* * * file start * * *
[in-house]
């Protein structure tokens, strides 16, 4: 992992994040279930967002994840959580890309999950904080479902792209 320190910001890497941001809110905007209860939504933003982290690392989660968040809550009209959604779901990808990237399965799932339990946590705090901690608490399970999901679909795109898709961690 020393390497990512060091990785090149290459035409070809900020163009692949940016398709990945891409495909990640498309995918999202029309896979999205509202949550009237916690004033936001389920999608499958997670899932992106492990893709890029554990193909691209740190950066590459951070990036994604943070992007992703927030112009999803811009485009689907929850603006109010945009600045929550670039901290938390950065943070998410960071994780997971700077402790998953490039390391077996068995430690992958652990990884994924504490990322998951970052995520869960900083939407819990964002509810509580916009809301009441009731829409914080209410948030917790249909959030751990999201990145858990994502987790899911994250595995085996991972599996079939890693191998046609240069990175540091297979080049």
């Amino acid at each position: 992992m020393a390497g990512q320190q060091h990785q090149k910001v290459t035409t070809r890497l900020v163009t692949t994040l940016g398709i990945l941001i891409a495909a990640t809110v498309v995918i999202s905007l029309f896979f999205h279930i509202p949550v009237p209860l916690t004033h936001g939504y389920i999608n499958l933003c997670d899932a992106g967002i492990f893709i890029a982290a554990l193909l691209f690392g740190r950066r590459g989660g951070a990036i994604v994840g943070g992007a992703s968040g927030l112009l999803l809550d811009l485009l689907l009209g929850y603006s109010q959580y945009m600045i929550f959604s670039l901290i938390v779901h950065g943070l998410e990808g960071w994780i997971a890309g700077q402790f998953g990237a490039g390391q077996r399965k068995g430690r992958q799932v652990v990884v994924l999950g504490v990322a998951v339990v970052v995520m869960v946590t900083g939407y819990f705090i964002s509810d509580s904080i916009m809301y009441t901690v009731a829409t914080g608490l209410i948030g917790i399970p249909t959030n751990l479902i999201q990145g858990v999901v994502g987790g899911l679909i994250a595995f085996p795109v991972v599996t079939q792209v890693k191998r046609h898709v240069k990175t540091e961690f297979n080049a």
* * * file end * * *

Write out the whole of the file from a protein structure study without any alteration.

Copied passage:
[in-house]
């Protein structure tokens, strides 16, 4: 992992994040279930967002994840959580890309999950904080479902792209 320190910001890497941001809110905007209860939504933003982290690392989660968040809550009209959604779901990808990237399965799932339990946590705090901690608490399970999901679909795109898709961690 020393390497990512060091990785090149290459035409070809900020163009692949940016398709990945891409495909990640498309995918999202029309896979999205509202949550009237916690004033936001389920999608499958997670899932992106492990893709890029554990193909691209740190950066590459951070990036994604943070992007992703927030112009999803811009485009689907929850603006109010945009600045929550670039901290938390950065943070998410960071994780997971700077402790998953490039390391077996068995430690992958652990990884994924504490990322998951970052995520869960900083939407819990964002509810509580916009809301009441009731829409914080209410948030917790249909959030751990999201990145858990994502987790899911994250595995085996991972599996079939890693191998046609240069990175540091297979080049």
């Amino acid at each position: 992992m020393a390497g990512q320190q060091h990785q090149k910001v290459t035409t070809r890497l900020v163009t692949t994040l940016g398709i990945l941001i891409a495909a990640t809110v498309v995918i999202s905007l029309f896979f999205h279930i509202p949550v009237p209860l916690t004033h936001g939504y389920i999608n499958l933003c997670d899932a992106g967002i492990f893709i890029a982290a554990l193909l691209f690392g740190r950066r590459g989660g951070a990036i994604v994840g943070g992007a992703s968040g927030l112009l999803l809550d811009l485009l689907l009209g929850y603006s109010q959580y945009m600045i929550f959604s670039l901290i938390v779901h950065g943070l998410e990808g960071w994780i997971a890309g700077q402790f998953g990237a490039g390391q077996r399965k068995g430690r992958q799932v652990v990884v994924l999950g504490v990322a998951v339990v970052v995520m869960v946590t900083g939407y819990f705090i964002s509810d509580s904080i916009m809301y009441t901690v009731a829409t914080g608490l209410i948030g917790i399970p249909t959030n751990l479902i999201q990145g858990v999901v994502g987790g899911l679909i994250a595995f085996p795109v991972v599996t079939q792209v890693k191998r046609h898709v240069k990175t540091e961690f297979n080049a």